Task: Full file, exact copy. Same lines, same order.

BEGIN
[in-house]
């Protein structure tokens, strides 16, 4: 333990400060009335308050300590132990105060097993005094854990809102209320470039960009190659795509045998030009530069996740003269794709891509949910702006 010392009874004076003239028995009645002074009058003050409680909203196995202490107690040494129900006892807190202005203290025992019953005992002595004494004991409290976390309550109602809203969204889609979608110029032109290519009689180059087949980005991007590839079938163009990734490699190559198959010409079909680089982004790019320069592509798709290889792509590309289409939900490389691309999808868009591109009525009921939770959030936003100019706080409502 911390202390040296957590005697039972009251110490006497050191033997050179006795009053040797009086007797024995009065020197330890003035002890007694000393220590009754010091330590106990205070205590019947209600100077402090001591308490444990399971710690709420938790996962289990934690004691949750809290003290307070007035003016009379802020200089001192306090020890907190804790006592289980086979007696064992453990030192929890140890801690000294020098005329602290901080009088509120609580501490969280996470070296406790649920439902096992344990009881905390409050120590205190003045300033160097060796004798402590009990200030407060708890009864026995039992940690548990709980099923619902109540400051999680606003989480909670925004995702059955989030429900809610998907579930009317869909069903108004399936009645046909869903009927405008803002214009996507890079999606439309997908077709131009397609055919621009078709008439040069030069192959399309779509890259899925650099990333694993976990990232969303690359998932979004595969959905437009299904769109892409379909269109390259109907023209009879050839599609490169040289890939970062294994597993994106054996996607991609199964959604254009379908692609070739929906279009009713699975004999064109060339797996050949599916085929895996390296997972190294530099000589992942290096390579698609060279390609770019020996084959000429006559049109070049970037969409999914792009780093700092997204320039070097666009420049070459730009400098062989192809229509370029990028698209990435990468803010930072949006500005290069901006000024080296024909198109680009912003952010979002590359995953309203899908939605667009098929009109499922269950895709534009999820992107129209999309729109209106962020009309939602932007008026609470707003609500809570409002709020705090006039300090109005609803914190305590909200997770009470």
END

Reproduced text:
[in-house]
């Protein structure tokens, strides 16, 4: 333990400060009335308050300590132990105060097993005094854990809102209320470039960009190659795509045998030009530069996740003269794709891509949910702006 010392009874004076003239028995009645002074009058003050409680909203196995202490107690040494129900006892807190202005203290025992019953005992002595004494004991409290976390309550109602809203969204889609979608110029032109290519009689180059087949980005991007590839079938163009990734490699190559198959010409079909680089982004790019320069592509798709290889792509590309289409939900490389691309999808868009591109009525009921939770959030936003100019706080409502 911390202390040296957590005697039972009251110490006497050191033997050179006795009053040797009086007797024995009065020197330890003035002890007694000393220590009754010091330590106990205070205590019947209600100077402090001591308490444990399971710690709420938790996962289990934690004691949750809290003290307070007035003016009379802020200089001192306090020890907190804790006592289980086979007696064992453990030192929890140890801690000294020098005329602290901080009088509120609580501490969280996470070296406790649920439902096992344990009881905390409050120590205190003045300033160097060796004798402590009990200030407060708890009864026995039992940690548990709980099923619902109540400051999680606003989480909670925004995702059955989030429900809610998907579930009317869909069903108004399936009645046909869903009927405008803002214009996507890079999606439309997908077709131009397609055919621009078709008439040069030069192959399309779509890259899925650099990333694993976990990232969303690359998932979004595969959905437009299904769109892409379909269109390259109907023209009879050839599609490169040289890939970062294994597993994106054996996607991609199964959604254009379908692609070739929906279009009713699975004999064109060339797996050949599916085929895996390296997972190294530099000589992942290096390579698609060279390609770019020996084959000429006559049109070049970037969409999914792009780093700092997204320039070097666009420049070459730009400098062989192809229509370029990028698209990435990468803010930072949006500005290069901006000024080296024909198109680009912003952010979002590359995953309203899908939605667009098929009109499922269950895709534009999820992107129209999309729109209106962020009309939602932007008026609470707003609500809570409002709020705090006039300090109005609803914190305590909200997770009470």